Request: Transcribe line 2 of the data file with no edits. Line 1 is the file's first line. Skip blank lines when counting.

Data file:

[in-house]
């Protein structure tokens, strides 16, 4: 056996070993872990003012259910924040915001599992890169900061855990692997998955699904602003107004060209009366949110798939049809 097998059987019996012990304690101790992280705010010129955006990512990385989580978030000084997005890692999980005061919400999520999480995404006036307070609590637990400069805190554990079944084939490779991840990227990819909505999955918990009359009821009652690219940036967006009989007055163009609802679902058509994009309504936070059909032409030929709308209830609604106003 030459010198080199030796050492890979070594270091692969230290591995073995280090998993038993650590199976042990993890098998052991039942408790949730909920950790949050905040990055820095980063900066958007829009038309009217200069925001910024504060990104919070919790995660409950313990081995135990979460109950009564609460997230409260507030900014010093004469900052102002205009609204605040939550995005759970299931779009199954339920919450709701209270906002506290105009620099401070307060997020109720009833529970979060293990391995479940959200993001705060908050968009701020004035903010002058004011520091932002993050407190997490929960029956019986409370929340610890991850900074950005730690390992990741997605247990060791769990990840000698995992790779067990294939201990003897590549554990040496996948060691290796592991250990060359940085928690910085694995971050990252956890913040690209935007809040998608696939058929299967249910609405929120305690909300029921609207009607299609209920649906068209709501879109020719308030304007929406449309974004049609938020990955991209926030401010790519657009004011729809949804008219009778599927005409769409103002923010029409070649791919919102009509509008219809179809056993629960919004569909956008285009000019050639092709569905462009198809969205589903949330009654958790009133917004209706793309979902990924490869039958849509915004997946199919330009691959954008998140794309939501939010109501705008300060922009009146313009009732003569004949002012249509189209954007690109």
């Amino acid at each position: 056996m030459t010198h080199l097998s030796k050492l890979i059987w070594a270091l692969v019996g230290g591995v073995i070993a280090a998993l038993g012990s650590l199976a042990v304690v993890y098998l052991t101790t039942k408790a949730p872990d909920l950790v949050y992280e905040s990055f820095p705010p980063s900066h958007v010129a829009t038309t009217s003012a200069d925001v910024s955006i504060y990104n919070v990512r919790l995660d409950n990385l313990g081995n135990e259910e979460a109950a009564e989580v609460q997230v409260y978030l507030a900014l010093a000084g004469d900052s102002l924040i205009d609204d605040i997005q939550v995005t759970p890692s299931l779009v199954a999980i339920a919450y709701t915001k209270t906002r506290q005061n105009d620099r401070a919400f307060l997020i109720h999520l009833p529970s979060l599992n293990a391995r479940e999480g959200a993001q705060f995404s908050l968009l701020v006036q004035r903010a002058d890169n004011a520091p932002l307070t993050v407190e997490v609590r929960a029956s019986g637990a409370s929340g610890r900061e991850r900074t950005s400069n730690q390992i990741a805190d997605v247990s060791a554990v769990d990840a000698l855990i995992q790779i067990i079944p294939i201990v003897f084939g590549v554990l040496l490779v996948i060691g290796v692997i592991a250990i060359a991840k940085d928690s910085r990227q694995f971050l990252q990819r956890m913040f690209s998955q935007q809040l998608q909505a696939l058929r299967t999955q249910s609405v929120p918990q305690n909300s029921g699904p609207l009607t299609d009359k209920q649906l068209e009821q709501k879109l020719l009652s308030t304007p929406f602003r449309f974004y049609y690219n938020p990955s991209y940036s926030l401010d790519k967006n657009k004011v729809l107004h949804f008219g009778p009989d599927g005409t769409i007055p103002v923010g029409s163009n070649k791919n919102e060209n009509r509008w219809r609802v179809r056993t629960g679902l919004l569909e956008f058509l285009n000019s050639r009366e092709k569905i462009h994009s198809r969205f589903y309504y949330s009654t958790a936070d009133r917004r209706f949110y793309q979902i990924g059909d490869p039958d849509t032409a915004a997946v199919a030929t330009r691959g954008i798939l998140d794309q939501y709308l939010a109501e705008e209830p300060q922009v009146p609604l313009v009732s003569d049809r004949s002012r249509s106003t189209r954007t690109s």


């Protein structure tokens, strides 16, 4: 056996070993872990003012259910924040915001599992890169900061855990692997998955699904602003107004060209009366949110798939049809 097998059987019996012990304690101790992280705010010129955006990512990385989580978030000084997005890692999980005061919400999520999480995404006036307070609590637990400069805190554990079944084939490779991840990227990819909505999955918990009359009821009652690219940036967006009989007055163009609802679902058509994009309504936070059909032409030929709308209830609604106003 030459010198080199030796050492890979070594270091692969230290591995073995280090998993038993650590199976042990993890098998052991039942408790949730909920950790949050905040990055820095980063900066958007829009038309009217200069925001910024504060990104919070919790995660409950313990081995135990979460109950009564609460997230409260507030900014010093004469900052102002205009609204605040939550995005759970299931779009199954339920919450709701209270906002506290105009620099401070307060997020109720009833529970979060293990391995479940959200993001705060908050968009701020004035903010002058004011520091932002993050407190997490929960029956019986409370929340610890991850900074950005730690390992990741997605247990060791769990990840000698995992790779067990294939201990003897590549554990040496996948060691290796592991250990060359940085928690910085694995971050990252956890913040690209935007809040998608696939058929299967249910609405929120305690909300029921609207009607299609209920649906068209709501879109020719308030304007929406449309974004049609938020990955991209926030401010790519657009004011729809949804008219009778599927005409769409103002923010029409070649791919919102009509509008219809179809056993629960919004569909956008285009000019050639092709569905462009198809969205589903949330009654958790009133917004209706793309979902990924490869039958849509915004997946199919330009691959954008998140794309939501939010109501705008300060922009009146313009009732003569004949002012249509189209954007690109």